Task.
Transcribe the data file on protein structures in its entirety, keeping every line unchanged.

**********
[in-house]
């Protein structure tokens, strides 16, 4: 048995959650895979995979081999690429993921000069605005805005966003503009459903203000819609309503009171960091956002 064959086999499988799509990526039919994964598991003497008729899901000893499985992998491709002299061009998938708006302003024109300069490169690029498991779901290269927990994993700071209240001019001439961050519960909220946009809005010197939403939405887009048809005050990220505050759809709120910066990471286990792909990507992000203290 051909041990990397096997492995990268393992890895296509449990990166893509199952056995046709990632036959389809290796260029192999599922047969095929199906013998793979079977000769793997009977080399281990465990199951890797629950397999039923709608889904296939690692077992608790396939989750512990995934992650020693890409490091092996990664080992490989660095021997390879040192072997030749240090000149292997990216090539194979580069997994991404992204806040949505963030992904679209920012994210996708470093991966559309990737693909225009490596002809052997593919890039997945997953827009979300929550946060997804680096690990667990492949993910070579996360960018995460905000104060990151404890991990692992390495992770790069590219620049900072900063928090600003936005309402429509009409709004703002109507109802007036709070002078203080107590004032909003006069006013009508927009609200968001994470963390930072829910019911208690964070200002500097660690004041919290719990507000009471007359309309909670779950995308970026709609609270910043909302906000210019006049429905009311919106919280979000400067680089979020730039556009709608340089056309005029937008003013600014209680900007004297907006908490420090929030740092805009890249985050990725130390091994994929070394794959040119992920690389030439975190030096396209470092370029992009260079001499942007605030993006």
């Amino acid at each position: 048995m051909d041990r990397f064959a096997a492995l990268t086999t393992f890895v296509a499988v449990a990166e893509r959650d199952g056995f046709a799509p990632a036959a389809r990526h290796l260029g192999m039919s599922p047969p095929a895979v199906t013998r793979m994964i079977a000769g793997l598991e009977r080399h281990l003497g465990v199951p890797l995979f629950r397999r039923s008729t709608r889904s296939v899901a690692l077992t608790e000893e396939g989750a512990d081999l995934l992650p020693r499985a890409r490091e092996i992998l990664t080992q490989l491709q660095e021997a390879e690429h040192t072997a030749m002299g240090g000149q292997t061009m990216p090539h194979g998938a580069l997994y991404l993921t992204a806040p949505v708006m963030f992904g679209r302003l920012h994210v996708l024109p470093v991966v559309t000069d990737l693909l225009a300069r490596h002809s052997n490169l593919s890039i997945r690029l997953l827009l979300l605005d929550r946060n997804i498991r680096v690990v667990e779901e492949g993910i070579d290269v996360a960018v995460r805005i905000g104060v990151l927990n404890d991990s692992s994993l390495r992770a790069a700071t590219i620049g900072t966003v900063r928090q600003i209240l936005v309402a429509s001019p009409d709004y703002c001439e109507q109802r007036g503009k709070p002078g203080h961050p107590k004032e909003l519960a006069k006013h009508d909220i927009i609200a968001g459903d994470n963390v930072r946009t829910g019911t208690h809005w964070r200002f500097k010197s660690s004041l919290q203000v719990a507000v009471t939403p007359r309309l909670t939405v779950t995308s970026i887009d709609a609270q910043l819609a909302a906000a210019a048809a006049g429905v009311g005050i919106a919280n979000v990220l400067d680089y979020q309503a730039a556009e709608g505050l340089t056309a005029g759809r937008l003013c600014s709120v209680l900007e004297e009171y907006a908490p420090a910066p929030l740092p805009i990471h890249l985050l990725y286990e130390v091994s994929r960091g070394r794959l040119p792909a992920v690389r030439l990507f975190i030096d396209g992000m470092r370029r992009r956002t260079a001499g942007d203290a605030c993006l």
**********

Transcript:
[in-house]
């Protein structure tokens, strides 16, 4: 048995959650895979995979081999690429993921000069605005805005966003503009459903203000819609309503009171960091956002 064959086999499988799509990526039919994964598991003497008729899901000893499985992998491709002299061009998938708006302003024109300069490169690029498991779901290269927990994993700071209240001019001439961050519960909220946009809005010197939403939405887009048809005050990220505050759809709120910066990471286990792909990507992000203290 051909041990990397096997492995990268393992890895296509449990990166893509199952056995046709990632036959389809290796260029192999599922047969095929199906013998793979079977000769793997009977080399281990465990199951890797629950397999039923709608889904296939690692077992608790396939989750512990995934992650020693890409490091092996990664080992490989660095021997390879040192072997030749240090000149292997990216090539194979580069997994991404992204806040949505963030992904679209920012994210996708470093991966559309990737693909225009490596002809052997593919890039997945997953827009979300929550946060997804680096690990667990492949993910070579996360960018995460905000104060990151404890991990692992390495992770790069590219620049900072900063928090600003936005309402429509009409709004703002109507109802007036709070002078203080107590004032909003006069006013009508927009609200968001994470963390930072829910019911208690964070200002500097660690004041919290719990507000009471007359309309909670779950995308970026709609609270910043909302906000210019006049429905009311919106919280979000400067680089979020730039556009709608340089056309005029937008003013600014209680900007004297907006908490420090929030740092805009890249985050990725130390091994994929070394794959040119992920690389030439975190030096396209470092370029992009260079001499942007605030993006």
């Amino acid at each position: 048995m051909d041990r990397f064959a096997a492995l990268t086999t393992f890895v296509a499988v449990a990166e893509r959650d199952g056995f046709a799509p990632a036959a389809r990526h290796l260029g192999m039919s599922p047969p095929a895979v199906t013998r793979m994964i079977a000769g793997l598991e009977r080399h281990l003497g465990v199951p890797l995979f629950r397999r039923s008729t709608r889904s296939v899901a690692l077992t608790e000893e396939g989750a512990d081999l995934l992650p020693r499985a890409r490091e092996i992998l990664t080992q490989l491709q660095e021997a390879e690429h040192t072997a030749m002299g240090g000149q292997t061009m990216p090539h194979g998938a580069l997994y991404l993921t992204a806040p949505v708006m963030f992904g679209r302003l920012h994210v996708l024109p470093v991966v559309t000069d990737l693909l225009a300069r490596h002809s052997n490169l593919s890039i997945r690029l997953l827009l979300l605005d929550r946060n997804i498991r680096v690990v667990e779901e492949g993910i070579d290269v996360a960018v995460r805005i905000g104060v990151l927990n404890d991990s692992s994993l390495r992770a790069a700071t590219i620049g900072t966003v900063r928090q600003i209240l936005v309402a429509s001019p009409d709004y703002c001439e109507q109802r007036g503009k709070p002078g203080h961050p107590k004032e909003l519960a006069k006013h009508d909220i927009i609200a968001g459903d994470n963390v930072r946009t829910g019911t208690h809005w964070r200002f500097k010197s660690s004041l919290q203000v719990a507000v009471t939403p007359r309309l909670t939405v779950t995308s970026i887009d709609a609270q910043l819609a909302a906000a210019a048809a006049g429905v009311g005050i919106a919280n979000v990220l400067d680089y979020q309503a730039a556009e709608g505050l340089t056309a005029g759809r937008l003013c600014s709120v209680l900007e004297e009171y907006a908490p420090a910066p929030l740092p805009i990471h890249l985050l990725y286990e130390v091994s994929r960091g070394r794959l040119p792909a992920v690389r030439l990507f975190i030096d396209g992000m470092r370029r992009r956002t260079a001499g942007d203290a605030c993006l």